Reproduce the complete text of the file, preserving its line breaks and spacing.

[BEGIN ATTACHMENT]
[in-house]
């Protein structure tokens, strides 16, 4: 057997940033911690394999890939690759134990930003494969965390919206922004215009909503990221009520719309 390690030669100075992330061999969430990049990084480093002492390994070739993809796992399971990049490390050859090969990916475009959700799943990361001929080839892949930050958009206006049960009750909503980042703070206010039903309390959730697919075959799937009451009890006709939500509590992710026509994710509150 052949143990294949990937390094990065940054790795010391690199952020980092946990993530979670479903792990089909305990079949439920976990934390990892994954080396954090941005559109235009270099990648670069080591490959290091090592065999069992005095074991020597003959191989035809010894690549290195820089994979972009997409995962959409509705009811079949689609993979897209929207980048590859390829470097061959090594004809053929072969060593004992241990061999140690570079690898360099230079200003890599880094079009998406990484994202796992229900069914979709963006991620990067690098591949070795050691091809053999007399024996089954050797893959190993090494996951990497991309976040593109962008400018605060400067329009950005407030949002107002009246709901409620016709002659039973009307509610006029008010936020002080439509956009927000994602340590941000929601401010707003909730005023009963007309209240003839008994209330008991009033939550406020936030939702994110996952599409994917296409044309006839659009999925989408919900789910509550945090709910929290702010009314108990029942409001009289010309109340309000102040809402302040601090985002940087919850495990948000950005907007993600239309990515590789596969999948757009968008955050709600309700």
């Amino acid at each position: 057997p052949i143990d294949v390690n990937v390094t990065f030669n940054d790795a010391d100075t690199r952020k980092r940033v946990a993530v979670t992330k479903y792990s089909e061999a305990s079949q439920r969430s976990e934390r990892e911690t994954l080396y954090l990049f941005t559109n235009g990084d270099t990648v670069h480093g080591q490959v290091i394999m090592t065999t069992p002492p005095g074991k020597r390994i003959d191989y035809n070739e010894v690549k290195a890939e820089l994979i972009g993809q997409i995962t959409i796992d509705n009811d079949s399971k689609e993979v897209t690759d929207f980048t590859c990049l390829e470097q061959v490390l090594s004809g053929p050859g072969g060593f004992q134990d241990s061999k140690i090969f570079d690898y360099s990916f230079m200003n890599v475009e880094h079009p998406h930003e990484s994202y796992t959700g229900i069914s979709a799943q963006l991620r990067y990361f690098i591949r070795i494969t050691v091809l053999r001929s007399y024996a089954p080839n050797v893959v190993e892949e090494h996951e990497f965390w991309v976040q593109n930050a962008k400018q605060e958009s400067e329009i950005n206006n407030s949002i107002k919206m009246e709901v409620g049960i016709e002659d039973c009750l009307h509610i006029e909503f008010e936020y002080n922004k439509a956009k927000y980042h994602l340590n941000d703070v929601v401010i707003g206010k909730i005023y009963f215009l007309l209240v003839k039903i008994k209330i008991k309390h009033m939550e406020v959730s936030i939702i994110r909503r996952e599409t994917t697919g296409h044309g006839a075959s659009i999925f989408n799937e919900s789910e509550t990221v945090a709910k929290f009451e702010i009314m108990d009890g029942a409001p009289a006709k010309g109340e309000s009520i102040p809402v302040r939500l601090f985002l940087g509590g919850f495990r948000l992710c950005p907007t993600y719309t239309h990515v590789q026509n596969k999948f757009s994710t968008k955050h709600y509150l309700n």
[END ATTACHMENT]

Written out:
[in-house]
């Protein structure tokens, strides 16, 4: 057997940033911690394999890939690759134990930003494969965390919206922004215009909503990221009520719309 390690030669100075992330061999969430990049990084480093002492390994070739993809796992399971990049490390050859090969990916475009959700799943990361001929080839892949930050958009206006049960009750909503980042703070206010039903309390959730697919075959799937009451009890006709939500509590992710026509994710509150 052949143990294949990937390094990065940054790795010391690199952020980092946990993530979670479903792990089909305990079949439920976990934390990892994954080396954090941005559109235009270099990648670069080591490959290091090592065999069992005095074991020597003959191989035809010894690549290195820089994979972009997409995962959409509705009811079949689609993979897209929207980048590859390829470097061959090594004809053929072969060593004992241990061999140690570079690898360099230079200003890599880094079009998406990484994202796992229900069914979709963006991620990067690098591949070795050691091809053999007399024996089954050797893959190993090494996951990497991309976040593109962008400018605060400067329009950005407030949002107002009246709901409620016709002659039973009307509610006029008010936020002080439509956009927000994602340590941000929601401010707003909730005023009963007309209240003839008994209330008991009033939550406020936030939702994110996952599409994917296409044309006839659009999925989408919900789910509550945090709910929290702010009314108990029942409001009289010309109340309000102040809402302040601090985002940087919850495990948000950005907007993600239309990515590789596969999948757009968008955050709600309700």
């Amino acid at each position: 057997p052949i143990d294949v390690n990937v390094t990065f030669n940054d790795a010391d100075t690199r952020k980092r940033v946990a993530v979670t992330k479903y792990s089909e061999a305990s079949q439920r969430s976990e934390r990892e911690t994954l080396y954090l990049f941005t559109n235009g990084d270099t990648v670069h480093g080591q490959v290091i394999m090592t065999t069992p002492p005095g074991k020597r390994i003959d191989y035809n070739e010894v690549k290195a890939e820089l994979i972009g993809q997409i995962t959409i796992d509705n009811d079949s399971k689609e993979v897209t690759d929207f980048t590859c990049l390829e470097q061959v490390l090594s004809g053929p050859g072969g060593f004992q134990d241990s061999k140690i090969f570079d690898y360099s990916f230079m200003n890599v475009e880094h079009p998406h930003e990484s994202y796992t959700g229900i069914s979709a799943q963006l991620r990067y990361f690098i591949r070795i494969t050691v091809l053999r001929s007399y024996a089954p080839n050797v893959v190993e892949e090494h996951e990497f965390w991309v976040q593109n930050a962008k400018q605060e958009s400067e329009i950005n206006n407030s949002i107002k919206m009246e709901v409620g049960i016709e002659d039973c009750l009307h509610i006029e909503f008010e936020y002080n922004k439509a956009k927000y980042h994602l340590n941000d703070v929601v401010i707003g206010k909730i005023y009963f215009l007309l209240v003839k039903i008994k209330i008991k309390h009033m939550e406020v959730s936030i939702i994110r909503r996952e599409t994917t697919g296409h044309g006839a075959s659009i999925f989408n799937e919900s789910e509550t990221v945090a709910k929290f009451e702010i009314m108990d009890g029942a409001p009289a006709k010309g109340e309000s009520i102040p809402v302040r939500l601090f985002l940087g509590g919850f495990r948000l992710c950005p907007t993600y719309t239309h990515v590789q026509n596969k999948f757009s994710t968008k955050h709600y509150l309700n």